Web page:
For those who are able, the game of choice is bingo and the stakes... are dimes; painting is frequent and Paris by Night seems to be playing all the freaking time. The thief on wheels stocks up on towels and water pitchers and Tony's watching an action flick. And for any passer-bys (ie. me), the Cheetos lady is talking up a storm.

Mostly about her life. Or how tall I am. Or that someone's out to get her, especially that suspicious mustacheod man. It's funny because she's all smiles until he has his back towards her and her face scrunches up and makes that "he's out to get me" expression. Now I definitely don't buy into the whole treating old people like fucking children, but she reinforces the stereotype, everyone loves her and she definitely knows it.

She's a tiny lady for sure. Her screechy voice is far from grating and her eyes have grayed from something medical students would be able to explain. She's warm and has no teeth, which unfortunately makes it really hard to understand especially because I want to. Oddly enough, I never see her sleeping, so instead, she's always parked in her chair at some high-foot-traffic intersection in which she can hail down any passersby (ie. me). Or maybe she's looking out for that mustacheod guy. She's mysterious like that. Oh, and she doesn't eat Cheetos anymore because the give her coughing fits, but she doesn't let that get her down.

She also talks about death and how she's ready for it. A bit ad nauseum at times, but the poignancy in her demeanor is never absent from her sincerity. Her children visit as often as they can and she always has pictures to let any passersby (ie. me) know how proud she is of them. As a Catholic, she prays for the life she's lived, for the time she has left, and for any passersby (ie. me). She's at peace and she's happy.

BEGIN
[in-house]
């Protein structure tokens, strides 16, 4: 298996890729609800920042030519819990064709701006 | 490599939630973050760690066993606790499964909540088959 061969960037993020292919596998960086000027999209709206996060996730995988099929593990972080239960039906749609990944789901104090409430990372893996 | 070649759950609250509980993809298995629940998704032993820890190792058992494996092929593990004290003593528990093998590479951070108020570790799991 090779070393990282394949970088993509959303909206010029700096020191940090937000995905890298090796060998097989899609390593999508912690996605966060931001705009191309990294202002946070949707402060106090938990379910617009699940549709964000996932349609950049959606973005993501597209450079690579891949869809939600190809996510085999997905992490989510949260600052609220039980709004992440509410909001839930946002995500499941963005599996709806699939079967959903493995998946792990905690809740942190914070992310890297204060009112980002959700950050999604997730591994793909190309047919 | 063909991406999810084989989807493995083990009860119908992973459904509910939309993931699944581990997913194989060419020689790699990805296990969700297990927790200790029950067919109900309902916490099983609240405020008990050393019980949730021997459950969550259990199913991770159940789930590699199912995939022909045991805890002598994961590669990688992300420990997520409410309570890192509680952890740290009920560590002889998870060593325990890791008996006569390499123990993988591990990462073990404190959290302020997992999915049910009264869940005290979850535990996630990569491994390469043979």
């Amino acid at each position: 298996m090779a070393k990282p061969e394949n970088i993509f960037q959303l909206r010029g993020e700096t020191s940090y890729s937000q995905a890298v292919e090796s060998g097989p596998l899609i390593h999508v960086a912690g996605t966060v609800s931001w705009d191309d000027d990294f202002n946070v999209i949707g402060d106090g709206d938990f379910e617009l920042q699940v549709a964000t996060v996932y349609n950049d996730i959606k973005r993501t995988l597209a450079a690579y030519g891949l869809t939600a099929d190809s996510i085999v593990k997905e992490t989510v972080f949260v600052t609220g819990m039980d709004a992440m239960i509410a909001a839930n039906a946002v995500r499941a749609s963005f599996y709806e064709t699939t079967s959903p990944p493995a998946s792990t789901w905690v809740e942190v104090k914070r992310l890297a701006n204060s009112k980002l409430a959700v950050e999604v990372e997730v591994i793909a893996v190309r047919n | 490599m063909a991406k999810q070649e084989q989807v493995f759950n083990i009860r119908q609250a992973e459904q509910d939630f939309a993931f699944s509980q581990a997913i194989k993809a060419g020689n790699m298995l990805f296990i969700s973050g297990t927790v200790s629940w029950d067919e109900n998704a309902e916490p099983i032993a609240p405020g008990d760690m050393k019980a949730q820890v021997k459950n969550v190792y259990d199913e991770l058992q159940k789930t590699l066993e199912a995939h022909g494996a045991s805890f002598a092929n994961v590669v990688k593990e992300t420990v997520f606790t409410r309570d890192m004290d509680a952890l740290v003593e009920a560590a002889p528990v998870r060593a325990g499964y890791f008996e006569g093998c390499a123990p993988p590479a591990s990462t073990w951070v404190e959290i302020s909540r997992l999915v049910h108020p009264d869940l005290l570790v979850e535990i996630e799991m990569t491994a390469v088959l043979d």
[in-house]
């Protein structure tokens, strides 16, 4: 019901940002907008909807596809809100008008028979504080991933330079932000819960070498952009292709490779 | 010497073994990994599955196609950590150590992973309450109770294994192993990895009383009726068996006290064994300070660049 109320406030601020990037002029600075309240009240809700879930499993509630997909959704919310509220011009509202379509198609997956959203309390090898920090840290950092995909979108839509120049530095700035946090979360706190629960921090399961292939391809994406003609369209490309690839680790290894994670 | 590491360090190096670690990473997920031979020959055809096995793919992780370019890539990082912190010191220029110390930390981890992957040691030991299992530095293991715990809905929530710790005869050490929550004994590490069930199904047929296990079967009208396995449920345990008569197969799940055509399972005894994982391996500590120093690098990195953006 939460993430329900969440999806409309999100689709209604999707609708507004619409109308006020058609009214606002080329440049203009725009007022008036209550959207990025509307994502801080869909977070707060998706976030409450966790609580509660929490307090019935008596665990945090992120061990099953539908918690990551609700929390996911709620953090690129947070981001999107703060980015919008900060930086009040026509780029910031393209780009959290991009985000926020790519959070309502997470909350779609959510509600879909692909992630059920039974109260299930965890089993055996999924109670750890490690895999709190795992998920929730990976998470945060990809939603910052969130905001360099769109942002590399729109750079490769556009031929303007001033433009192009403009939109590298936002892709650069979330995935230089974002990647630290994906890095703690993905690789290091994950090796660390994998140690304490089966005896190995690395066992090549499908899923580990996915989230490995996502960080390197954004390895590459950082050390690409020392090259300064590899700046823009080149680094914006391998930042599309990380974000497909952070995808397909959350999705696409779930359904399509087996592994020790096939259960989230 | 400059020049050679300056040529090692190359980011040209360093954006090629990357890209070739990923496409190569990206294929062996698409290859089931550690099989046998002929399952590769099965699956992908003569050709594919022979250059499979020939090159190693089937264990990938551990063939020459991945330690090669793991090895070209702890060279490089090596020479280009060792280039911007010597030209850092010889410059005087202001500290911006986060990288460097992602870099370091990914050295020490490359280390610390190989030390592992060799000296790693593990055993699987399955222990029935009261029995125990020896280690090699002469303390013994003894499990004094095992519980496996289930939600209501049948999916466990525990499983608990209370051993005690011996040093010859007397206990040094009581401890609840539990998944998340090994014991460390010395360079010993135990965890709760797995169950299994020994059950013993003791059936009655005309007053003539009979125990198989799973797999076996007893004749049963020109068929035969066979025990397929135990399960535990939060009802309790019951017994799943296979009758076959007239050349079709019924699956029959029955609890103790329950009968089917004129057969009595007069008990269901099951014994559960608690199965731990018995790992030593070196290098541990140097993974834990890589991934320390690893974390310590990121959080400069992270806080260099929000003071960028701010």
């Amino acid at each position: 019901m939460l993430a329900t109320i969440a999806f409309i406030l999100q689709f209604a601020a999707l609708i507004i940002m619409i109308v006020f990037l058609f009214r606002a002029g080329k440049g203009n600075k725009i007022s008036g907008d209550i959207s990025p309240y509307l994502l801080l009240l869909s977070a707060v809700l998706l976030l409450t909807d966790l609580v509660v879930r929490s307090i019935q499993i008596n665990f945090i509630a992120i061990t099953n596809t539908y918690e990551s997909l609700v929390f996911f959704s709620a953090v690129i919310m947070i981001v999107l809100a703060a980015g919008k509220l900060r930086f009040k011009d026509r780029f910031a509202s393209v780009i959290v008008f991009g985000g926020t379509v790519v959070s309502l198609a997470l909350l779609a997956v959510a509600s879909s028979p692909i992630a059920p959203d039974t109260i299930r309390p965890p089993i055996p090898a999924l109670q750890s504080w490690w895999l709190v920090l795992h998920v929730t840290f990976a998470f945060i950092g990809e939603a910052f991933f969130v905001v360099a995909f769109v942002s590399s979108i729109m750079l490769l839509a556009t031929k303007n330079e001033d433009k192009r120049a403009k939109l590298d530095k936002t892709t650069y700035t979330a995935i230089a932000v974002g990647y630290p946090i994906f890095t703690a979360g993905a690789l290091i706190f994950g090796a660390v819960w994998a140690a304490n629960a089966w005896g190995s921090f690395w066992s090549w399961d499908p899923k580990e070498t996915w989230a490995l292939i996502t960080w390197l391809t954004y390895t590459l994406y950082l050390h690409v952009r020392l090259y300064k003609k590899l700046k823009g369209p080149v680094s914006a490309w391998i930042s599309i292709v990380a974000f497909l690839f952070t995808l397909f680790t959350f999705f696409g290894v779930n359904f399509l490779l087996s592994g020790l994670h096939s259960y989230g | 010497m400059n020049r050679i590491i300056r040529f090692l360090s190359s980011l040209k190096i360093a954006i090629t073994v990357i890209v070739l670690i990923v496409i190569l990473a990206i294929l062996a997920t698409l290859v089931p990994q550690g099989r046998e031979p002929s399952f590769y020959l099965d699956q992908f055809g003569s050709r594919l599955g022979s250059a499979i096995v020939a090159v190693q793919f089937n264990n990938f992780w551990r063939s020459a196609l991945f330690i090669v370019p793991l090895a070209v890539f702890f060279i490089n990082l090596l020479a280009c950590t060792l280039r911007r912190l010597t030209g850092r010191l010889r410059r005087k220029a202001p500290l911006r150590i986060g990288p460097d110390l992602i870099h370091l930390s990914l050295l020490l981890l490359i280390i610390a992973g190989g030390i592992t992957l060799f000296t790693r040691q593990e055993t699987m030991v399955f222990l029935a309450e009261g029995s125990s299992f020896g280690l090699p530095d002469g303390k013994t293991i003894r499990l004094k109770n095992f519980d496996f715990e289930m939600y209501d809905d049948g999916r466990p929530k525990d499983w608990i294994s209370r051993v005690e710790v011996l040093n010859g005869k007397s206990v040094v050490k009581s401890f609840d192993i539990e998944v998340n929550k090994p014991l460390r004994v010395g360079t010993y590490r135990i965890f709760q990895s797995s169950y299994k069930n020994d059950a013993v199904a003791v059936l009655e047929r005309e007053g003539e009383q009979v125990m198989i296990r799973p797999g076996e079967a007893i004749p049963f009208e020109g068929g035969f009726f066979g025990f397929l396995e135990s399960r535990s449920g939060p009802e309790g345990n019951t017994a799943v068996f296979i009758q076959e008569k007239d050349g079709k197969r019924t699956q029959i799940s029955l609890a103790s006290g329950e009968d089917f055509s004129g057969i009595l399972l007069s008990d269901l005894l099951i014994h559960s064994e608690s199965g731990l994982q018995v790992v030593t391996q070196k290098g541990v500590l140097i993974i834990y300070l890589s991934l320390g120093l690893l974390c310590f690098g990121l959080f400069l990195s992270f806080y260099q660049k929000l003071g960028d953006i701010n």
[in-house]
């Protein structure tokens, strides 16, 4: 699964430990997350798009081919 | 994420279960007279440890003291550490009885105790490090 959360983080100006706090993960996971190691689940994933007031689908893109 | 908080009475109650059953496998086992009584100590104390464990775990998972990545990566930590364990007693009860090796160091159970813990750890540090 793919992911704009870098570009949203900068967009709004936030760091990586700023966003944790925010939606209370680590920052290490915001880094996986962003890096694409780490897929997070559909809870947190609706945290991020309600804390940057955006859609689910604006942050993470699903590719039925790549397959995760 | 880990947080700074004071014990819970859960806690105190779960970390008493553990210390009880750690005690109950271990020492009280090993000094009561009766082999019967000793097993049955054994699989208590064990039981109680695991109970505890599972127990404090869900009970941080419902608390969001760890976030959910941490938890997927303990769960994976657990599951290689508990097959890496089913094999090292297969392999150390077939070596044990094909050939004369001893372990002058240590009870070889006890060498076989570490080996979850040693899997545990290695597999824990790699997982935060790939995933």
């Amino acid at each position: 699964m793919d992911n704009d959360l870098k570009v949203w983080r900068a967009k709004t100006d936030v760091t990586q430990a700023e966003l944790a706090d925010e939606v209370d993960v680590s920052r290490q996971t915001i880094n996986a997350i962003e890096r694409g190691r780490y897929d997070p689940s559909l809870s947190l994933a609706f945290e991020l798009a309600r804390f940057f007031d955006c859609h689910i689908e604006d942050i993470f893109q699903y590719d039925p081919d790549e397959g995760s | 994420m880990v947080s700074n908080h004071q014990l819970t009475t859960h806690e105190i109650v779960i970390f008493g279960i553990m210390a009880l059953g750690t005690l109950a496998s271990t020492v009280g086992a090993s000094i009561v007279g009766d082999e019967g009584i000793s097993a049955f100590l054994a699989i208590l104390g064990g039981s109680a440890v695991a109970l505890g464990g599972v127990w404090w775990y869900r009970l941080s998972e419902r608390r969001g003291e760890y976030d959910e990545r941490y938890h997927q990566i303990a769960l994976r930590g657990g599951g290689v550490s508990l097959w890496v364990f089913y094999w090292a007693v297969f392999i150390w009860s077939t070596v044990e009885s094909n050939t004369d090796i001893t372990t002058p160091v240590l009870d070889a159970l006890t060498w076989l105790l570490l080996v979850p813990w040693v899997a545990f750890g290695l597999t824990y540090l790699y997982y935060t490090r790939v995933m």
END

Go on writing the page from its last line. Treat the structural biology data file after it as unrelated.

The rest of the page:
So I wonder to myself, if I ever get to that age, if I'd be as dignified in old age as her. No, I could never go without Cheetos. Never.

*I'm using the alias "Cheetos lady" to protect her identity from internet stalkers.

Tuesday, June 5, 2007

On smiles and bullshit...


That's all I have. There's too much to be said across too many subjects. Cop out... I know... but this runs across my mind frequently enough that one post isn't enough.

Monday, June 4, 2007

On finances...

I used to hate money. I used to excuse it simply as a wedge that drove friends and family apart, an immoral power that corrupted politicians and businessmen, and an elusive idea that drove the poor to live in luxury despite their income. Turns out I'm still right.

But I was also stupid and before I knew it, I had no concept of what money really meant and therefore had no reasonable understanding of how to control it for my own sake and for my own future. With each passing paycheck, I would ask myself "I'm cheap when it comes to strip clubs and pretend to be uninterested, so whiskey tango foxtrot, why do I have no more money?" The concept of savings, of investments, and of managing a basic budget was lost on me, so when I was hit with circumstances, I played my hand blindly like a chump. For the next few months, nothing really got any better until it got worse and I started losing more than just money.